Jonathan, an undergraduate from King’s College London, who took part in the research said: “I want to be hired because I am suitable and can do the job, not because they have a quota to fill in their company.
Ama Afrifa-Kyei, the Diversity & Inclusion Manager at Bank of America Merrill Lynch, who sponsored this report, said: “Openness is a challenging subject – not least for large companies. But it is one that businesses need to understand and overcome if they wish to be successful. At Bank of America Merrill Lynch we have a saying – ‘bring your whole self to work’. This is borne from an understanding that our employees are the lifeblood of the company; so by encouraging an inclusive workplace, we aim for everyone to have the best possible experience throughout their career.”
“We hope that the conclusions of this research will assist in equipping companies with a better understanding of what is needed to encourage applicants to be open and confident in sharing personal information. For us, a strong and diverse workforce is at the heart of our business so we are extremely proud to sponsor this report.”
Stephen Isherwood, Chief Executive of the Association of Graduate Recruiters, said: “This report sets out many steps employers can make themselves more accessible, how educators can enhance the advice they give, and it also highlights what students themselves can do improve their employment prospects. It is incumbent on all stakeholders to take the steps outlined in this excellent report. Too many talented people are being hindered in achieving their full potential.”
James, a graduate from the University of Bath who took part in the survey, commented: “Being open is about being asked the right questions…The right questions to be asked at interview aren’t about what you disclosed on your application form, but about whether you are suitable for the job”
- To encourage applicants to be open about their disability, employers need to market themselves effectively through the University careers services as a ‘disability confident’ employer.
- Employers need to clearly set out and promote the benefits of being open, in order to encourage applicants to be open.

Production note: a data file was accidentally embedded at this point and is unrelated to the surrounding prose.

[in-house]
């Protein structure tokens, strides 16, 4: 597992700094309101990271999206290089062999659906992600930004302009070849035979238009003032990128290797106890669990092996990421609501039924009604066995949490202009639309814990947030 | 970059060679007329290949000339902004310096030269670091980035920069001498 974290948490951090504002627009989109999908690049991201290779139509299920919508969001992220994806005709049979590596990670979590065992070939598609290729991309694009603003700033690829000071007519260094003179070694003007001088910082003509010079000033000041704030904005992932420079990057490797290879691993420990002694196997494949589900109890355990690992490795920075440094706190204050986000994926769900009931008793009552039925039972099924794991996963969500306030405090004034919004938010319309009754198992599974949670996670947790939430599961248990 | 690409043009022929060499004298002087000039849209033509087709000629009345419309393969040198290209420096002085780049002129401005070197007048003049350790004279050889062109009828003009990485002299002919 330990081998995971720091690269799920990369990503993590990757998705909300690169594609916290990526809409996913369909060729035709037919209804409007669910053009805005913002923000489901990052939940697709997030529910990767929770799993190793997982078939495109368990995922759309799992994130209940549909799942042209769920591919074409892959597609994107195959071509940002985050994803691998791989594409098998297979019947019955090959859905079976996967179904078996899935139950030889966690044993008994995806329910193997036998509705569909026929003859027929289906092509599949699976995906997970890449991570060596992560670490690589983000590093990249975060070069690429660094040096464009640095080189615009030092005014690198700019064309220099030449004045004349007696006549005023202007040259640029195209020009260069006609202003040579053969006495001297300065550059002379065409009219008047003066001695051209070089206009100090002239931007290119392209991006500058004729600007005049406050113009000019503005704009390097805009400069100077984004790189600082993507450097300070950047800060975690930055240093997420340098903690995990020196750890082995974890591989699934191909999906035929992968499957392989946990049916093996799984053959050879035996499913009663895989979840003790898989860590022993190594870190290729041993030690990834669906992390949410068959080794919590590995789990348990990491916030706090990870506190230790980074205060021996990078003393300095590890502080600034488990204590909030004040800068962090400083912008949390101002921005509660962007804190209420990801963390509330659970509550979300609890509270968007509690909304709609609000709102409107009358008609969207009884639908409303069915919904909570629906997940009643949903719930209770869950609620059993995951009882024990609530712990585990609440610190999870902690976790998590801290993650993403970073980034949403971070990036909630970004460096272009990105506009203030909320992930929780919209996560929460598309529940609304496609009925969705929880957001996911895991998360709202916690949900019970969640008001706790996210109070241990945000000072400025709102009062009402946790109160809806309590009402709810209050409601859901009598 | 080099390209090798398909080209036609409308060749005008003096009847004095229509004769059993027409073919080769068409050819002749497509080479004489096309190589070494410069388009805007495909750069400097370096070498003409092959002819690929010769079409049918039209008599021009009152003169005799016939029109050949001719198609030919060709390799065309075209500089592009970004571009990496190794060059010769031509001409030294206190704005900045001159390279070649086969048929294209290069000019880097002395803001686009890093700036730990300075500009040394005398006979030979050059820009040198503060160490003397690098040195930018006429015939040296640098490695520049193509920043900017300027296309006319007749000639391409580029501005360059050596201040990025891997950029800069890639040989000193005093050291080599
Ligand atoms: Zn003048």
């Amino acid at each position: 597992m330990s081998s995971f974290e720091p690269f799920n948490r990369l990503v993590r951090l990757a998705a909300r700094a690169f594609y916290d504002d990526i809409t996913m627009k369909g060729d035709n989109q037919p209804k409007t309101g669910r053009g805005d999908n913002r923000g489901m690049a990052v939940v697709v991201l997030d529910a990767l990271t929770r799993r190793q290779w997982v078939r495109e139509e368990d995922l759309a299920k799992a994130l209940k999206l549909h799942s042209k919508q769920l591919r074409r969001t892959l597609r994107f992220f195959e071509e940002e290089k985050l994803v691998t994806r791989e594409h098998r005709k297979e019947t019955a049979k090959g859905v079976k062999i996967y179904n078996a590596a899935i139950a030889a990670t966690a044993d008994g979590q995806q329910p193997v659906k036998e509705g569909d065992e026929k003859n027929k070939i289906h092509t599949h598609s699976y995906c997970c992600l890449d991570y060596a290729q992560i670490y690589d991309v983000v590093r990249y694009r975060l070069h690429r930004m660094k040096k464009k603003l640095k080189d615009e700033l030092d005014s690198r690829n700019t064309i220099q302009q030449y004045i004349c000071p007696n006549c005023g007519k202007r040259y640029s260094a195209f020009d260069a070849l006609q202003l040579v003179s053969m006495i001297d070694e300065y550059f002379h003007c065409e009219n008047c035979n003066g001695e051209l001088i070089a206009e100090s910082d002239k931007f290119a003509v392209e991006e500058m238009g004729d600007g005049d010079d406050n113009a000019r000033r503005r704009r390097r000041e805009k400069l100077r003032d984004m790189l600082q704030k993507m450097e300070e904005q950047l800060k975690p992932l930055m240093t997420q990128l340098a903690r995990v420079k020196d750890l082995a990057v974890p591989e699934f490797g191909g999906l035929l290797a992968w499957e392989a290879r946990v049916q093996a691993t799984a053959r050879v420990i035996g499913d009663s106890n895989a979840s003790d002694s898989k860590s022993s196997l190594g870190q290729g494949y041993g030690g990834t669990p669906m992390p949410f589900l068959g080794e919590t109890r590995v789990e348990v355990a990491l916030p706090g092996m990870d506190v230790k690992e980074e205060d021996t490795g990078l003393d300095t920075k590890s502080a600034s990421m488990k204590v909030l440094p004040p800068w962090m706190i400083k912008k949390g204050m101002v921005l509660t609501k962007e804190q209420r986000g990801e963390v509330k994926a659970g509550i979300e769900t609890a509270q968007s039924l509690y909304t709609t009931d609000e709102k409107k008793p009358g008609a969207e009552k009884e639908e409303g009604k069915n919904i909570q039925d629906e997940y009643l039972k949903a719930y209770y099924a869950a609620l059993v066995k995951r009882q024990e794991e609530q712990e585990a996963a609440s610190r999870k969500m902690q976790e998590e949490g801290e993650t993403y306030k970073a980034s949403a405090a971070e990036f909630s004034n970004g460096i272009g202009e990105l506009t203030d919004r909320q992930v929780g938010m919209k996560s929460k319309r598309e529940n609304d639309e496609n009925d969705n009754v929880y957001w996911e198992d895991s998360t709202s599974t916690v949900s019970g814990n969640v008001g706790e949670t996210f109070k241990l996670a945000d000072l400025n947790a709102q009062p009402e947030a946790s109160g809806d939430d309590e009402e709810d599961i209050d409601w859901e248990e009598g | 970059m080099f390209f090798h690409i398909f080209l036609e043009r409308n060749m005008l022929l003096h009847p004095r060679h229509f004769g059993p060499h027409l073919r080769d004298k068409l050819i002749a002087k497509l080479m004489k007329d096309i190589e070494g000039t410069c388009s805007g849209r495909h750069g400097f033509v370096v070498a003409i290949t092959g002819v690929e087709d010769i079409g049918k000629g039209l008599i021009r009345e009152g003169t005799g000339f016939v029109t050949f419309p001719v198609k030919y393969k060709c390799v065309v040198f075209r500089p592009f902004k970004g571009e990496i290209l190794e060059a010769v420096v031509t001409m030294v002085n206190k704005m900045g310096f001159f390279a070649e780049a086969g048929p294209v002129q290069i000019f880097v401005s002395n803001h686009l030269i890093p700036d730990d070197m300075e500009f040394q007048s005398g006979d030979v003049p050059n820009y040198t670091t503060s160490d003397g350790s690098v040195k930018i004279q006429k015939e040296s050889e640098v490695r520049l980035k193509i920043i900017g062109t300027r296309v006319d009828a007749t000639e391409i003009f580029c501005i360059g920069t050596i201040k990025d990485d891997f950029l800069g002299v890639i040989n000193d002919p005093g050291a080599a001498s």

- Employers must provide information about how the information that disabled students provide will be used and who it will be shared with.
- Employers are strongly advised to include profiles of current employees who have been open about their disability showing the support they were able to gain as a result of this.
- Employers are also advised to provide information, and examples, on the types of support they can provide and have provided in the past. Profiles / case studies of employees are the best way to bring this to life.
- Employers must recognise that applicants differ in the way they wish to inform them of their disability and therefore need to provide a choice of how they can do this including: on the application form, by email, use of a covering letter and by phone.
- Employers should try to provide a named individual for the applicant to contact either by phone or email; a named individual is preferable compared to a generic email address or phone line.
- Employers should duplicate the information they provide to the University Careers Service with the Disability Office to ensure disabled students access information about them as a disability confident organisation.
- University Careers Services must ensure that they are able to advise their students appropriately and that there is consistency in the advice being provided.
- Developing strong working relationships between the Careers Service and the Disability Office will help ensure that disabled students receive appropriate advice from the person best qualified to provide it.
For more information, help and advice please visit www.greatwithdisability.com.